Batteries/Lead-aicd Business 060520
Lead - A Heavy Weight for the Battery Industry
At the BCI (Battery Council International) Conference in May 2004, the rising costs of lead and its impact on the battery business was discussed not only in presentations but in conversations amongst the attendees. Prices had soared; lead had stretched to touch the $1,000/ton early in 2004. Supplies of primary lead were reported to be short; in fact, the ILZSG (International Lead Zinc Study Group) forecasted that the Western World shortage would be 130,000 tons in 2004.
Is it a bull market for lead or is the market full of bull?
To answer this question, three experts who analyze and track the lead industry spoke to the attendees.
Maqsood Ahmed, a metal analyst with Calyon Financial Inc. of London England
He viewed the price evolution of lead as being a hype. The entire commodity story, of which lead is a component, is driven by China whose first quarter GDP was a +9.7%. He felt that there was only a temporary mismatch between supply and demand. He said it is not unusual for financial markets to have a propensity to overshoot, and this was true for lead.
“The continuing weakness of the U.S. dollar will support high prices.” In looking at the volumes for lead trading, he found them to be very thin above $700/ton. He did not see much depth in the market “Bubble,” and he noted a lack of producer forward selling. So, what is the bottom line price/ton for the remainder of 2004? The average, he thought, would be about $700/ton. Mr. Ahmed said the trading pattern will waiver “two steps up, three steps down.”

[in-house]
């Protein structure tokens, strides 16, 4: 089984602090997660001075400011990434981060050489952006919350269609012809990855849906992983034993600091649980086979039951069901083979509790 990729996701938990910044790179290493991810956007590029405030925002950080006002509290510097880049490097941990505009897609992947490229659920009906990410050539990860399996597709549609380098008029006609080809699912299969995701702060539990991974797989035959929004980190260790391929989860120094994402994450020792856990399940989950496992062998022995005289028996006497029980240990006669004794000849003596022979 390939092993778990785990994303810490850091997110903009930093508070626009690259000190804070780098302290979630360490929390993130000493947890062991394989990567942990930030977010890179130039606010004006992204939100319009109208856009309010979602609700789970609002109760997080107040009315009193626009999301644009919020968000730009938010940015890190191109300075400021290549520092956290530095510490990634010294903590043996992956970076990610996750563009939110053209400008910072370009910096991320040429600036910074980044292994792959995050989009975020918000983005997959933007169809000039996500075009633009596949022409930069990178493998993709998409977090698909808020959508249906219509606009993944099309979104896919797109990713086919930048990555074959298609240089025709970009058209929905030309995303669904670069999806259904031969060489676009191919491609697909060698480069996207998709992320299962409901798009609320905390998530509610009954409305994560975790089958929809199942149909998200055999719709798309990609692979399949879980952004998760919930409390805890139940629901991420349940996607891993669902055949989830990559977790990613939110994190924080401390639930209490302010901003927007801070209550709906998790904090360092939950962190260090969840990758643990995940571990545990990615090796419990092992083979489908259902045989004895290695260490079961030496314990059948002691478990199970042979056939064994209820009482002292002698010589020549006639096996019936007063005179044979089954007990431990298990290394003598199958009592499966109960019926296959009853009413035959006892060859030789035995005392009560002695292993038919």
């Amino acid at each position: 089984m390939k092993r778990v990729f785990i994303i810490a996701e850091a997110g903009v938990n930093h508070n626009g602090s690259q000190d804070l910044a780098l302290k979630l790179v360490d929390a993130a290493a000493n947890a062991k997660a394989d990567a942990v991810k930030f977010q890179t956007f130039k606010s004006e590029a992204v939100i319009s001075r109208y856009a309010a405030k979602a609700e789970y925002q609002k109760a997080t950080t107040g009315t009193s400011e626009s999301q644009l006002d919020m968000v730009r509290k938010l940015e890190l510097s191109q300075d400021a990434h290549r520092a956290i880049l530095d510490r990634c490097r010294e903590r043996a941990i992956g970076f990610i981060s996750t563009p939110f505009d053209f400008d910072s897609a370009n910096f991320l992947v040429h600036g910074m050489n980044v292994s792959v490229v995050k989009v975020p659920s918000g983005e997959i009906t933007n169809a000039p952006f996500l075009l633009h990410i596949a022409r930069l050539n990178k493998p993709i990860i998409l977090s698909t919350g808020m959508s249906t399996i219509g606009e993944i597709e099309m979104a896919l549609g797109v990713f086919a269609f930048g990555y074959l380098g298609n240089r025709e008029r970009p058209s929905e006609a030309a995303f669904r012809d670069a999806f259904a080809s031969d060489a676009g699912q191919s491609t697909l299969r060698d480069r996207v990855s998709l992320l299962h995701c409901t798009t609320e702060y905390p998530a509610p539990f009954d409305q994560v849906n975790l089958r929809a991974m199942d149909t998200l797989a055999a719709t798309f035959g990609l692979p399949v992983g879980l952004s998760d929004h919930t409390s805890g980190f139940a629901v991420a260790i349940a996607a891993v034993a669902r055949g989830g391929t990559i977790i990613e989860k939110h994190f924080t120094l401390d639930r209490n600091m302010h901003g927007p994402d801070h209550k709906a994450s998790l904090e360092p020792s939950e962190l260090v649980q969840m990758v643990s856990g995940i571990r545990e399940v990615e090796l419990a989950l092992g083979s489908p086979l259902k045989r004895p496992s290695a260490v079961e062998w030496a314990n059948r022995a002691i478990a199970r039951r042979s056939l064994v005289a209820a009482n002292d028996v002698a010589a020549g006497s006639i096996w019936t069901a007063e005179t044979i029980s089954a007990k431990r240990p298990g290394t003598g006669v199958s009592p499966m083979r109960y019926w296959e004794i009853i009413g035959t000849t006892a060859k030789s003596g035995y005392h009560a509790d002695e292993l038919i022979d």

Peter Hochschild, president of Hochschild Partners - Considar Metal Marketing, Inc.
Mr. Hochschild reminded the attendees that during the time of lead’s rise, other commodities rose such as crude oil, soybeans and silver. General economic factors in the U.S. - including the increasing federal budget deficit, the dollar weakness and possibilities for inflation - were responsible. In this time of global recovery, low prices suffocated raw material supplies, and as a result, there was a shortage of lead concentrates and smelter closures. In fact, Mr. Hochschild mentioned nine smelter closures which resulted in a deficit of 465,000 total tons. Other factors contributing to the current lead situation were the new Chinese capacity needs and the constraints on scrap supplies for the secondary smelters. He noted that there are changing patterns in the market which will have some relevance on future trends; those factors are third party distribution, the European deficit and the premium effect of lead itself.
Using data from CHR Metals Ltd, he reported on the lead market balance for 2004 in which the total refined lead supply would be about 6,939 million tons compared to lead consumption of 7,126 million tons, thus leaving an apparent market balance of a negative 187 million tons.
Richard Amistadi, Vice-president of Sales & Marketing, the Doe Run Company
Mr. Amistadi entitled his presentation, “Lead: A Perfect Storm,” because as he said, “The dramatic rise in the lead price is the result of a confluence of several factors - all of which were positive for a higher lead price and restricted availability. Rarely, do all these factors occur at one time. When they do, prices rise dramatically and, for lead consumers, you have the ‘perfect storm.’ This perfect storm occurred in the first quarter of 2004.” Although reviewing the situation globally, many of his comments specifically related to the North American market.
The situation - From August 2003 to March 2004, the L.M.E.’s (London Metal Exchange’s) lead price rose from $.22.5/.lb to over $.40/.lb, an increase of 78 percent. In 2003, six smelters also suspended operations and several mines, producing zinc and its by-product - lead, closed.